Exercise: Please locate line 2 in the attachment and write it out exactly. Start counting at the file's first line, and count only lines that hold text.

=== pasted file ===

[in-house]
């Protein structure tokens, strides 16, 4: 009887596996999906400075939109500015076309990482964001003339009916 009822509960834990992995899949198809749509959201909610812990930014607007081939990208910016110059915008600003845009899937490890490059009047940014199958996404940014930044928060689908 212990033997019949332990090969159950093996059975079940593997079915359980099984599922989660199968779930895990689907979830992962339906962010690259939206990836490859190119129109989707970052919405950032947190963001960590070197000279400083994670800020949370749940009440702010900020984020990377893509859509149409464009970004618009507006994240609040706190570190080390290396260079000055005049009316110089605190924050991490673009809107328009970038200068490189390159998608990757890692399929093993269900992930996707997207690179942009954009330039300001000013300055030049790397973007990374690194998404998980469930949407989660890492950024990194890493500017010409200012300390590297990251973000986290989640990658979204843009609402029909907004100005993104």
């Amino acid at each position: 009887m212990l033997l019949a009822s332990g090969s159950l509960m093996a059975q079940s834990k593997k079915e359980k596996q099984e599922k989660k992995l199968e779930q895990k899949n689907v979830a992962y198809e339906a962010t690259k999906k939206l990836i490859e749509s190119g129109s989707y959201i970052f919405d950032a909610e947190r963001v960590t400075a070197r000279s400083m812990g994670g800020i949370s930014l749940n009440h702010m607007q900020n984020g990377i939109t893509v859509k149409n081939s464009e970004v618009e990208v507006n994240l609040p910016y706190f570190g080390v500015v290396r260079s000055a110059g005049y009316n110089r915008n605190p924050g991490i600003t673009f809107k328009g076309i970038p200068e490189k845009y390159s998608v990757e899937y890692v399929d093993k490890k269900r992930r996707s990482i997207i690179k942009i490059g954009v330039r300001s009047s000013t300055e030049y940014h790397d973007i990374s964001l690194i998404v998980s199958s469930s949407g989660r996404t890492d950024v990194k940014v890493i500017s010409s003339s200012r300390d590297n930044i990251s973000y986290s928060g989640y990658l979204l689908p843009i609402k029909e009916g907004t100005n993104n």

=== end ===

């Protein structure tokens, strides 16, 4: 009887596996999906400075939109500015076309990482964001003339009916 009822509960834990992995899949198809749509959201909610812990930014607007081939990208910016110059915008600003845009899937490890490059009047940014199958996404940014930044928060689908 212990033997019949332990090969159950093996059975079940593997079915359980099984599922989660199968779930895990689907979830992962339906962010690259939206990836490859190119129109989707970052919405950032947190963001960590070197000279400083994670800020949370749940009440702010900020984020990377893509859509149409464009970004618009507006994240609040706190570190080390290396260079000055005049009316110089605190924050991490673009809107328009970038200068490189390159998608990757890692399929093993269900992930996707997207690179942009954009330039300001000013300055030049790397973007990374690194998404998980469930949407989660890492950024990194890493500017010409200012300390590297990251973000986290989640990658979204843009609402029909907004100005993104």